PC

Howard Edward Crosby

Progressive Conservative

Mr. Howard Crosby (Halifax West):

Madam Speaker, is medicare in serious trouble in Canada? If it is then

sacrificing physicians, especially young doctors, will not solve the problems.

Ontario's NDP government proposes to reduce payments to entry physicians to a level that will drive them out of the province and very probably out of the country. Even worse, there could be a chain reaction affecting other provinces.

An enormous public investment is made in every medical school graduate. The national benefit is a medical profession that is second to none in the world and the heart of Canadian medicare. If we allow government policy to undermine entry physicians, we will lose a whole generation of the best and brightest among young Canadians, a group that includes the future Bantings, Bests and Penfields.

I urge the minister of health to intervene, not just to aid young physicians but to preserve a Canadian medical service that has taken more than a century to establish and develop.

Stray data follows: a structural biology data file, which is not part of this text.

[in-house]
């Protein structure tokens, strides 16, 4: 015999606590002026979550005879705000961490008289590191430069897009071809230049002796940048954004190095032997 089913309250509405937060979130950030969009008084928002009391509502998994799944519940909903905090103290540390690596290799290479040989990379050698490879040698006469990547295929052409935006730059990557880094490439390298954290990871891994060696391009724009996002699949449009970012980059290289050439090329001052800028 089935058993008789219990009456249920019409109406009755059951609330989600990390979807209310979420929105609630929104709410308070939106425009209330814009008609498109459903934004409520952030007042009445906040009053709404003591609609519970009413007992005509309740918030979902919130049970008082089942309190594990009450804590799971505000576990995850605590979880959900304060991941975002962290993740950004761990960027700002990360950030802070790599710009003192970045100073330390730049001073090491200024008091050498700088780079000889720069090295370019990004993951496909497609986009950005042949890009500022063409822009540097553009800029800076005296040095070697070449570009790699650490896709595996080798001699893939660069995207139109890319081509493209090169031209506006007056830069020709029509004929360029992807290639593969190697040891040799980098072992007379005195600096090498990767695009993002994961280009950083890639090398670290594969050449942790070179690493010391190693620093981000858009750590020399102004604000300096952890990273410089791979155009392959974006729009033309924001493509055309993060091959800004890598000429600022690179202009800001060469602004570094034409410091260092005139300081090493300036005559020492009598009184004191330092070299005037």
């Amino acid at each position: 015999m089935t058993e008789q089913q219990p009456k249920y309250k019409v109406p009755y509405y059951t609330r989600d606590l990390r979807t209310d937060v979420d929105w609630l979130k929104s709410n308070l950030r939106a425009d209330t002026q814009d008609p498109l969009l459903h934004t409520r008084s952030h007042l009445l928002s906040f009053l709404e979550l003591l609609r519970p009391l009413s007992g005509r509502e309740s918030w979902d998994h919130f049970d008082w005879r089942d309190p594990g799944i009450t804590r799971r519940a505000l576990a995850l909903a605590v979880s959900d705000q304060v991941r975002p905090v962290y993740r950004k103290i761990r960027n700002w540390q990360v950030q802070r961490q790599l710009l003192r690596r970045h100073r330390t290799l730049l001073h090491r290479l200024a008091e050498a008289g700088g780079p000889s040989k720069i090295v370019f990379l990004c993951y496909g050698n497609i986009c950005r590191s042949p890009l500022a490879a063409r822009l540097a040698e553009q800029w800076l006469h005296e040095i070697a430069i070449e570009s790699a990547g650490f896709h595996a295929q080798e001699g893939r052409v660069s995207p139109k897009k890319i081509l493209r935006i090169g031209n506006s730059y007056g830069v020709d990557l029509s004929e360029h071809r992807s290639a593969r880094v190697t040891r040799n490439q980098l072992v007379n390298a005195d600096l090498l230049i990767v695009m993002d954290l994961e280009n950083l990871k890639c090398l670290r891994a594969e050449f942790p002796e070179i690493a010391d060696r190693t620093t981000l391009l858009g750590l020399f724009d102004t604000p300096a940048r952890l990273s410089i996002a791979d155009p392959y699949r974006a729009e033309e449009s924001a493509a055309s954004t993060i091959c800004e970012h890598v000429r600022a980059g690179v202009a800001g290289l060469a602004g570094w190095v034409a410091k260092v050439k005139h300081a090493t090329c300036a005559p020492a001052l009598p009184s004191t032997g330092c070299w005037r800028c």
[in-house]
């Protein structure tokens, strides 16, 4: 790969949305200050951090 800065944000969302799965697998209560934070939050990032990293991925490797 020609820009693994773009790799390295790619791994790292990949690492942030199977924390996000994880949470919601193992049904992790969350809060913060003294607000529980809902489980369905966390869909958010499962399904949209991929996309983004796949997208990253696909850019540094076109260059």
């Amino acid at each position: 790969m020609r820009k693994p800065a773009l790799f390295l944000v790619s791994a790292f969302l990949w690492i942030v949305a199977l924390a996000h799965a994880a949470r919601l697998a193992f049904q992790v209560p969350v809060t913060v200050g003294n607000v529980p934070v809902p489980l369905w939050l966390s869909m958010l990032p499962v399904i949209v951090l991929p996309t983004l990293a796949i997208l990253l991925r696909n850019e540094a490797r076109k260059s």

Topic:   GOVERNMENT ORDERS
Subtopic:   STATEMENTS PURSUANT TO S. O. 31
Sub-subtopic:   MEDICARE
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HUMAN RIGHTS

LIB

Beryl Gaffney

Liberal

Mrs. Beryl Gaffney (Nepean):

Madam Speaker, four years ago today the world watched in horror as Chinese government troops opened fire on thousands of democracy campaigners in Tiananmen Square. Yet four short years later the present Canadian government seems to be indicating that it has forgotten the atrocities.